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Earl Of Sandwich Blended Frappes Long Before Starbucks

A frozen blast from the past? The Earl of Sandwich didn't put cream or coffee in his frappe, like Starbucks does, but he understood the winning combination of chocolate and ice.
Morgan Walker
A frozen blast from the past? The Earl of Sandwich didn't put cream or coffee in his frappe, like Starbucks does, but he understood the winning combination of chocolate and ice.

In the ranks of English nobility, the Montague family may have just been earls. But in the kitchen, they were kings.

A historian has stumbled upon the first English recipe for a frozen chocolate dessert — think chocolate sorbet crossed with a Slurpee. Even in 17th century speak, it sounds simple:

Prepare the chocolatti [to make a drink] ... and Then Putt the vessell that hath the Chocolatti in it, into a Jaraffa [a carafe] of snow stirred together with some salt, & shaike the snow together sometyme & it will putt the Chocolatti into tender Curdled Ice & soe eate it with spoons.

But in 1668, these instructions for "Curdled Ice" were revolutionary. They married two culinary innovations of the time — chocolate and ice. And they offered a glimpse at the frozen desserts on the horizon — sorbet, gelato, ice cream and even the Starbucks frappuccino.

Guess who wrote the recipe? The Earl of Sandwich.

No, not the guy credited with inventing the hand-held meal so he didn't have to leave the gambling table, but his great-grandfather, Edward Montague, the first Earl of Sandwich.

Frozen drinks and sweets were rare, exotic treats in Sandwich's day. They were even thought to be potentially dangerous, says historian Kate Loveman, who found the 350-year-old recipe in the elder Sandwich's diary.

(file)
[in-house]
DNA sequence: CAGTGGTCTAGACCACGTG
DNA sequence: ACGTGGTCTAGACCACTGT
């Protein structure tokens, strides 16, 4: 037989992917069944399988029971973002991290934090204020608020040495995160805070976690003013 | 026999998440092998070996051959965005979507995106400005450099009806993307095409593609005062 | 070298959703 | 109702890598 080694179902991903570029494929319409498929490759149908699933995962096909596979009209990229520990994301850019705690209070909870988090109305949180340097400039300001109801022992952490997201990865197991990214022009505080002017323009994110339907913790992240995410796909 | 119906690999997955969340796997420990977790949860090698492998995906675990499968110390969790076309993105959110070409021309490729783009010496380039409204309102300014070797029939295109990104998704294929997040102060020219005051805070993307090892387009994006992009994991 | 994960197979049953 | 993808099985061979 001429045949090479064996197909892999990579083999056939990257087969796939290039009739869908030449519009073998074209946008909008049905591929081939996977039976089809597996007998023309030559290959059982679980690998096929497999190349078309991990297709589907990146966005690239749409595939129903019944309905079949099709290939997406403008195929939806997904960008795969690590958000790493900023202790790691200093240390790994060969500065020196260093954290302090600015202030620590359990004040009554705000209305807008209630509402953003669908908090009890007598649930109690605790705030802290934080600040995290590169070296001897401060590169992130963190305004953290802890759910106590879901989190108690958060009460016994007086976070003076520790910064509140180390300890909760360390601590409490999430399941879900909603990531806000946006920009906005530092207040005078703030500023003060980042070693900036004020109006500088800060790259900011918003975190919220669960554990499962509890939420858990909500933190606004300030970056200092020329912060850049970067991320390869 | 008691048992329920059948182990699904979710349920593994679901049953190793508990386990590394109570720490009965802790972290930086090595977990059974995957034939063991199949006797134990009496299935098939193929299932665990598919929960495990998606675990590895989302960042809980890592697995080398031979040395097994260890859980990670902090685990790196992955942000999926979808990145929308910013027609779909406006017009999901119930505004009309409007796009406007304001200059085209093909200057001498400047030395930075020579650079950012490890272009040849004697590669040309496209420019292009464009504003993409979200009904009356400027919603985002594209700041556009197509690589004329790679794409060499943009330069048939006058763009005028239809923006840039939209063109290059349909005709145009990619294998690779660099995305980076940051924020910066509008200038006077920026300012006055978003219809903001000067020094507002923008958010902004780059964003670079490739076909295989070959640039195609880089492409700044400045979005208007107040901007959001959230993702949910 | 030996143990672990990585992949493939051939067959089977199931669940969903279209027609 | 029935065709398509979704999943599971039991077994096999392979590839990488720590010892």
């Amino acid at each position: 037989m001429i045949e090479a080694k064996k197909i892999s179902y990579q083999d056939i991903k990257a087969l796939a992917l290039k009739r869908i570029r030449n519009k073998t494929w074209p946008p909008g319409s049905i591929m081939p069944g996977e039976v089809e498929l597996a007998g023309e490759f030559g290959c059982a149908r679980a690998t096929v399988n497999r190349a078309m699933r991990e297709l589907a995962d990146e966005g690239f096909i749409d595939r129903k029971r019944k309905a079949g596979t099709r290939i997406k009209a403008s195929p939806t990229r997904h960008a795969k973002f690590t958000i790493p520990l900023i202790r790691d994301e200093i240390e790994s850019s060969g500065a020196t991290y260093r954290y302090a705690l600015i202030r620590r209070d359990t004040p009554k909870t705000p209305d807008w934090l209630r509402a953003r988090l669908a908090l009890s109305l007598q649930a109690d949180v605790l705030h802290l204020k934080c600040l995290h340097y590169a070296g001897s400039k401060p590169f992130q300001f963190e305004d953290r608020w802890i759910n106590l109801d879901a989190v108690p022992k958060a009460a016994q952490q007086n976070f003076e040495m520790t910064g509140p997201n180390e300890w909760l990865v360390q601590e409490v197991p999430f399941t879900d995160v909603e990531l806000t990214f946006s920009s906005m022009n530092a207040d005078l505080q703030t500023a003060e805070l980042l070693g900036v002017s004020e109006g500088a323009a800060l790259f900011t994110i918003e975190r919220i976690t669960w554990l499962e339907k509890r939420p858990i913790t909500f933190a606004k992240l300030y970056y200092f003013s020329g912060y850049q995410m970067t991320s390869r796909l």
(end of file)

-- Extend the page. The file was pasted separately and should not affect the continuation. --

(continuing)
"But Sandwich knew a way to counter the harmful effects of eating ice chocolate," she says. " 'Have a hot chocolate afterward,' he wrote in his diary."

Sandwich probably got the idea for his icy pudding from the chemist Robert Boyle, who had just published a book, New Experiments and Observations Touching Cold, which explained how to freeze mixtures.

"Sandwich knew you needed to add salt to the snow," to make a frappe, Loveman says, which lowers the ice's melting temperature and coaxes the fat and sugary mixture to crystallize.

So where did Sandwich get the hankering for the chocolate? Probably from Spain, Loveman says, where he served as an ambassador.

Chocolate was the cronut of the day in Spain, and it was enhanced with pepper and spices. It was so popular that making and drinking the trendy beverage in public even had its own name: La Xocolatada.

Loveman tried making the frappe with Spanish chocolate. "The drink looked a bit nasty, like a dark, frozen liquid," she says, "But it tasted OK. It definitely froze, and you could eat it with a spoon."

In London, chocolate was just starting to catch on, Loveman says. A wealthy earl like Sandwich could have picked up a chocolate drink at a major coffeehouse in the mid-17th century.

But the price for a cup back then makes Starbucks look like a bargain. "It was very expensive — 2 or 3 pence for one drink — which was a portion of a laborer's daily wages."

Although the English liked to put milk and eggs in their chocolate at the time, Sandwich's recipe doesn't call for dairy. "So he technically wasn't making ice cream, " Loveman says.

That gastronomical achievement was first documented in English around the same time by Lady Ann Fanshawe, the wife of another Spanish ambassador.

"Her recipe for 'Icy Cream' was roughly equivalent to Sandwich's," Loveman says, "except she left out the salt in the snow. So it wouldn't actually freeze. In the 17th century recipes, it was common to not mention things that are actually quite important."

It would take 25 more years before similar icy desserts made their way into an official cookbook: Treatise on Various Kinds of Sorbets, or Water Ices, published in 1792 by the Italian Antoine Latini.

But thanks to the culinary genius of the Sandwich family, it looks like the English were ahead of the Italians in the kitchen, at least one time in history.

Copyright 2021 NPR. To see more, visit https://www.npr.org.

Michaeleen Doucleff, PhD, is a correspondent for NPR's Science Desk. For nearly a decade, she has been reporting for the radio and the web for NPR's global health outlet, Goats and Soda. Doucleff focuses on disease outbreaks, cross-cultural parenting, and women and children's health.